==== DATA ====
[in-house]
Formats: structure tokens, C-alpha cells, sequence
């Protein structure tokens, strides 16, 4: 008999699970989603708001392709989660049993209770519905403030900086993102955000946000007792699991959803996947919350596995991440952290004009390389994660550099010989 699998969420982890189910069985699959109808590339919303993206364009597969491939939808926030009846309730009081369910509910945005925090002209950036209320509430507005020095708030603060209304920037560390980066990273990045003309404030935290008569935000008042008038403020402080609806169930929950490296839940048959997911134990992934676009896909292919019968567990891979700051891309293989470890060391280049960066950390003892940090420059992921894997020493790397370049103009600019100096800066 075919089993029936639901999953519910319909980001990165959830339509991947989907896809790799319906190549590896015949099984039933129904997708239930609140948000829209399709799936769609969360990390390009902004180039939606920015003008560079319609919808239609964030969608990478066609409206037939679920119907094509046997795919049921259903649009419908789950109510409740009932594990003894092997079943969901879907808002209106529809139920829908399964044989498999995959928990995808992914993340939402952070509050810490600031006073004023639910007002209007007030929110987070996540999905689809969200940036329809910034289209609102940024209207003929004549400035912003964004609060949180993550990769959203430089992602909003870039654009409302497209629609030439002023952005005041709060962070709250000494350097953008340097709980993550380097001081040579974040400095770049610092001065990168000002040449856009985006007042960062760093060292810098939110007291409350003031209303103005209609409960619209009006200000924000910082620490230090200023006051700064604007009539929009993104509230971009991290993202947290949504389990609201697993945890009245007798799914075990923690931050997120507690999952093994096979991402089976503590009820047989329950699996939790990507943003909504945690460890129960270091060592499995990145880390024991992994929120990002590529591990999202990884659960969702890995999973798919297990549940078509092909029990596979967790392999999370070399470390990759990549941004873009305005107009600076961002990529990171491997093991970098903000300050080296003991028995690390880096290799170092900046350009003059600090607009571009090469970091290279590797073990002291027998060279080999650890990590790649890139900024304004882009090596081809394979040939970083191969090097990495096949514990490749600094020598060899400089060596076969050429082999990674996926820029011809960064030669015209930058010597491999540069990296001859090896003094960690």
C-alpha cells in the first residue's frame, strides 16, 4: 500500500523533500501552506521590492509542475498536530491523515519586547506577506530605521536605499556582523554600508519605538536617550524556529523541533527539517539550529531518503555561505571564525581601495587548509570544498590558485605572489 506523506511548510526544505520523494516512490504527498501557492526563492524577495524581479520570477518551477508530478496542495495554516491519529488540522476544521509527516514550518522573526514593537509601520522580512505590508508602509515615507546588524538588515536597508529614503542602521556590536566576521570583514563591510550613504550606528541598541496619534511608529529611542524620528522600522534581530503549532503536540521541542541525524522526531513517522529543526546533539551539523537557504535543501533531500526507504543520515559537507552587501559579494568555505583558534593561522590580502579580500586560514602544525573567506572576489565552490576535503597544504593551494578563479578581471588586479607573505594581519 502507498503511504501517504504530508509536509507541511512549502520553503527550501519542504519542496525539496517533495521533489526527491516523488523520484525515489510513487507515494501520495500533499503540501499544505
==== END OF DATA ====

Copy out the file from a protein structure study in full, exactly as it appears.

[in-house]
Formats: structure tokens, C-alpha cells, sequence
């Protein structure tokens, strides 16, 4: 008999699970989603708001392709989660049993209770519905403030900086993102955000946000007792699991959803996947919350596995991440952290004009390389994660550099010989 699998969420982890189910069985699959109808590339919303993206364009597969491939939808926030009846309730009081369910509910945005925090002209950036209320509430507005020095708030603060209304920037560390980066990273990045003309404030935290008569935000008042008038403020402080609806169930929950490296839940048959997911134990992934676009896909292919019968567990891979700051891309293989470890060391280049960066950390003892940090420059992921894997020493790397370049103009600019100096800066 075919089993029936639901999953519910319909980001990165959830339509991947989907896809790799319906190549590896015949099984039933129904997708239930609140948000829209399709799936769609969360990390390009902004180039939606920015003008560079319609919808239609964030969608990478066609409206037939679920119907094509046997795919049921259903649009419908789950109510409740009932594990003894092997079943969901879907808002209106529809139920829908399964044989498999995959928990995808992914993340939402952070509050810490600031006073004023639910007002209007007030929110987070996540999905689809969200940036329809910034289209609102940024209207003929004549400035912003964004609060949180993550990769959203430089992602909003870039654009409302497209629609030439002023952005005041709060962070709250000494350097953008340097709980993550380097001081040579974040400095770049610092001065990168000002040449856009985006007042960062760093060292810098939110007291409350003031209303103005209609409960619209009006200000924000910082620490230090200023006051700064604007009539929009993104509230971009991290993202947290949504389990609201697993945890009245007798799914075990923690931050997120507690999952093994096979991402089976503590009820047989329950699996939790990507943003909504945690460890129960270091060592499995990145880390024991992994929120990002590529591990999202990884659960969702890995999973798919297990549940078509092909029990596979967790392999999370070399470390990759990549941004873009305005107009600076961002990529990171491997093991970098903000300050080296003991028995690390880096290799170092900046350009003059600090607009571009090469970091290279590797073990002291027998060279080999650890990590790649890139900024304004882009090596081809394979040939970083191969090097990495096949514990490749600094020598060899400089060596076969050429082999990674996926820029011809960064030669015209930058010597491999540069990296001859090896003094960690």
C-alpha cells in the first residue's frame, strides 16, 4: 500500500523533500501552506521590492509542475498536530491523515519586547506577506530605521536605499556582523554600508519605538536617550524556529523541533527539517539550529531518503555561505571564525581601495587548509570544498590558485605572489 506523506511548510526544505520523494516512490504527498501557492526563492524577495524581479520570477518551477508530478496542495495554516491519529488540522476544521509527516514550518522573526514593537509601520522580512505590508508602509515615507546588524538588515536597508529614503542602521556590536566576521570583514563591510550613504550606528541598541496619534511608529529611542524620528522600522534581530503549532503536540521541542541525524522526531513517522529543526546533539551539523537557504535543501533531500526507504543520515559537507552587501559579494568555505583558534593561522590580502579580500586560514602544525573567506572576489565552490576535503597544504593551494578563479578581471588586479607573505594581519 502507498503511504501517504504530508509536509507541511512549502520553503527550501519542504519542496525539496517533495521533489526527491516523488523520484525515489510513487507515494501520495500533499503540501499544505